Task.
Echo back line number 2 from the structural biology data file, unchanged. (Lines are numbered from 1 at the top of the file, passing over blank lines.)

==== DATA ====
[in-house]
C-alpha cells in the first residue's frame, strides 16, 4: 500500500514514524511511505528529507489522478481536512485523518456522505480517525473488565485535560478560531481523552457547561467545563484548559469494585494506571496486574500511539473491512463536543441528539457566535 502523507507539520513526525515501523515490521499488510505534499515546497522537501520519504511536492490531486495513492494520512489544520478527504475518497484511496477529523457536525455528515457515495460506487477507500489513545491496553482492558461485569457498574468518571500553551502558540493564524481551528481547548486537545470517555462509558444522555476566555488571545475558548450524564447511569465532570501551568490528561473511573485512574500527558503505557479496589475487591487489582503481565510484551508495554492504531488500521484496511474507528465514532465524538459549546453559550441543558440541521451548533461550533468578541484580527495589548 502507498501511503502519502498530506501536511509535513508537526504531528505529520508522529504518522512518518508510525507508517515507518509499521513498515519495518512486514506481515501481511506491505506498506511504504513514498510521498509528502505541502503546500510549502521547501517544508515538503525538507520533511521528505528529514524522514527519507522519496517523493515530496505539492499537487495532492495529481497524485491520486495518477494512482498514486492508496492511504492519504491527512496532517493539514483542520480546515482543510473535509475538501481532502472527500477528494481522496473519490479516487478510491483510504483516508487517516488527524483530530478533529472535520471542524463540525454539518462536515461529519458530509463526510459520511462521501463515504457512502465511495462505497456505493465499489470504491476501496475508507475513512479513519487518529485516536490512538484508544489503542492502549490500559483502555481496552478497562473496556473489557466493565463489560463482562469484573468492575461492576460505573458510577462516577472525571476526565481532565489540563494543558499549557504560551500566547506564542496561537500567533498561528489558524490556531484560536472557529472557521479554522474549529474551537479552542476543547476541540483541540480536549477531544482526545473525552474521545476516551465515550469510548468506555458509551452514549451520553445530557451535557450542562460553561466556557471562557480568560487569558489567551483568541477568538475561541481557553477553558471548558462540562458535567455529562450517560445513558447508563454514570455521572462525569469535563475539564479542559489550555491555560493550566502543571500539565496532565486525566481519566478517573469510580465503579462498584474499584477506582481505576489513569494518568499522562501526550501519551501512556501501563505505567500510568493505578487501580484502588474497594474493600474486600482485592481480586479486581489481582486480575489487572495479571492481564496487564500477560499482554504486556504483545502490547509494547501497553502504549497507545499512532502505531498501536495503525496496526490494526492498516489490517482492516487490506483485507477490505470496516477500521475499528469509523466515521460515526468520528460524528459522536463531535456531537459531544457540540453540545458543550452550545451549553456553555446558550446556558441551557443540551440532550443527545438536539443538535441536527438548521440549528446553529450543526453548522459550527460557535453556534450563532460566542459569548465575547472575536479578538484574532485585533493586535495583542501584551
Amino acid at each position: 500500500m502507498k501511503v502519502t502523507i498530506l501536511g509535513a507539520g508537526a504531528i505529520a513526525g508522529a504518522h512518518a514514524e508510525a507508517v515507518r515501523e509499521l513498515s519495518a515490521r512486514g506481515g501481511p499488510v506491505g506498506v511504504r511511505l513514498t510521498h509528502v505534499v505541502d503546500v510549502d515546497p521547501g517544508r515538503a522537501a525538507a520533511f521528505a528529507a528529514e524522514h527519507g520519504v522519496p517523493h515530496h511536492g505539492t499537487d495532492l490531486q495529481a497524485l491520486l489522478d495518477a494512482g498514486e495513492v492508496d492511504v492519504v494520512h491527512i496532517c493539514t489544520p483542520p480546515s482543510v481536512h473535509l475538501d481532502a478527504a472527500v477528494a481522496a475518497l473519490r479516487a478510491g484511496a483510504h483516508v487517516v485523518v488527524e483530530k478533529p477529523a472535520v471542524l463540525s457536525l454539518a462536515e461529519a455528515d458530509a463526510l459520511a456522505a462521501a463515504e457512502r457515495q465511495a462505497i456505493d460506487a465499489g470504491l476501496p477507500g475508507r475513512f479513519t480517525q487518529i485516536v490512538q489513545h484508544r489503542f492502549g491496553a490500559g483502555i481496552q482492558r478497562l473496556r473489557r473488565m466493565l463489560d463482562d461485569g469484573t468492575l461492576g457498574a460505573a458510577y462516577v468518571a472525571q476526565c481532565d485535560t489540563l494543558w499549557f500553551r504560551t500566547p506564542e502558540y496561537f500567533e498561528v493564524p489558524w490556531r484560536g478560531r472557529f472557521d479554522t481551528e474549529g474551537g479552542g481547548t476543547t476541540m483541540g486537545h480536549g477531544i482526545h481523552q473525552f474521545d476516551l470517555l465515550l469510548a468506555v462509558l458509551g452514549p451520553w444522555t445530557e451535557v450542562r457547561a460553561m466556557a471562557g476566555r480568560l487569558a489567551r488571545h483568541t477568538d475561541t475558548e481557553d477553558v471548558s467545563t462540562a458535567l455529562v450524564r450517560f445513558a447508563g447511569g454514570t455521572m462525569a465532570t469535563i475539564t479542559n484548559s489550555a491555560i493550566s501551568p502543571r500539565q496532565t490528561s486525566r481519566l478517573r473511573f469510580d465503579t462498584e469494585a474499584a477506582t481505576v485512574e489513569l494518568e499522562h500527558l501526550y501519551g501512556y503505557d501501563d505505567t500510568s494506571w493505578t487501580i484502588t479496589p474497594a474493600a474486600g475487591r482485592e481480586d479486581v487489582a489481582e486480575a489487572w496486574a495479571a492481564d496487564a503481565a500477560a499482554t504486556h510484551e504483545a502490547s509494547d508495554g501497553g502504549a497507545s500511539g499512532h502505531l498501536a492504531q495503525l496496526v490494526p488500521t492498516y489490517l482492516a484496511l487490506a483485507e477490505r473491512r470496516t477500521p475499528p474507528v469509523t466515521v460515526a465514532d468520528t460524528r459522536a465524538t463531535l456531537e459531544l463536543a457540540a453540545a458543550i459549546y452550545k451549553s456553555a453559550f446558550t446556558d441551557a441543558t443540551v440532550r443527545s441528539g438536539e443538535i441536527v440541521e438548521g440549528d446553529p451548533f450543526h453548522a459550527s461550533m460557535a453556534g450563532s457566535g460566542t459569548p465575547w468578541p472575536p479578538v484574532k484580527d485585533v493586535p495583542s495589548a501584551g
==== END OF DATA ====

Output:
C-alpha cells in the first residue's frame, strides 16, 4: 500500500514514524511511505528529507489522478481536512485523518456522505480517525473488565485535560478560531481523552457547561467545563484548559469494585494506571496486574500511539473491512463536543441528539457566535 502523507507539520513526525515501523515490521499488510505534499515546497522537501520519504511536492490531486495513492494520512489544520478527504475518497484511496477529523457536525455528515457515495460506487477507500489513545491496553482492558461485569457498574468518571500553551502558540493564524481551528481547548486537545470517555462509558444522555476566555488571545475558548450524564447511569465532570501551568490528561473511573485512574500527558503505557479496589475487591487489582503481565510484551508495554492504531488500521484496511474507528465514532465524538459549546453559550441543558440541521451548533461550533468578541484580527495589548 502507498501511503502519502498530506501536511509535513508537526504531528505529520508522529504518522512518518508510525507508517515507518509499521513498515519495518512486514506481515501481511506491505506498506511504504513514498510521498509528502505541502503546500510549502521547501517544508515538503525538507520533511521528505528529514524522514527519507522519496517523493515530496505539492499537487495532492495529481497524485491520486495518477494512482498514486492508496492511504492519504491527512496532517493539514483542520480546515482543510473535509475538501481532502472527500477528494481522496473519490479516487478510491483510504483516508487517516488527524483530530478533529472535520471542524463540525454539518462536515461529519458530509463526510459520511462521501463515504457512502465511495462505497456505493465499489470504491476501496475508507475513512479513519487518529485516536490512538484508544489503542492502549490500559483502555481496552478497562473496556473489557466493565463489560463482562469484573468492575461492576460505573458510577462516577472525571476526565481532565489540563494543558499549557504560551500566547506564542496561537500567533498561528489558524490556531484560536472557529472557521479554522474549529474551537479552542476543547476541540483541540480536549477531544482526545473525552474521545476516551465515550469510548468506555458509551452514549451520553445530557451535557450542562460553561466556557471562557480568560487569558489567551483568541477568538475561541481557553477553558471548558462540562458535567455529562450517560445513558447508563454514570455521572462525569469535563475539564479542559489550555491555560493550566502543571500539565496532565486525566481519566478517573469510580465503579462498584474499584477506582481505576489513569494518568499522562501526550501519551501512556501501563505505567500510568493505578487501580484502588474497594474493600474486600482485592481480586479486581489481582486480575489487572495479571492481564496487564500477560499482554504486556504483545502490547509494547501497553502504549497507545499512532502505531498501536495503525496496526490494526492498516489490517482492516487490506483485507477490505470496516477500521475499528469509523466515521460515526468520528460524528459522536463531535456531537459531544457540540453540545458543550452550545451549553456553555446558550446556558441551557443540551440532550443527545438536539443538535441536527438548521440549528446553529450543526453548522459550527460557535453556534450563532460566542459569548465575547472575536479578538484574532485585533493586535495583542501584551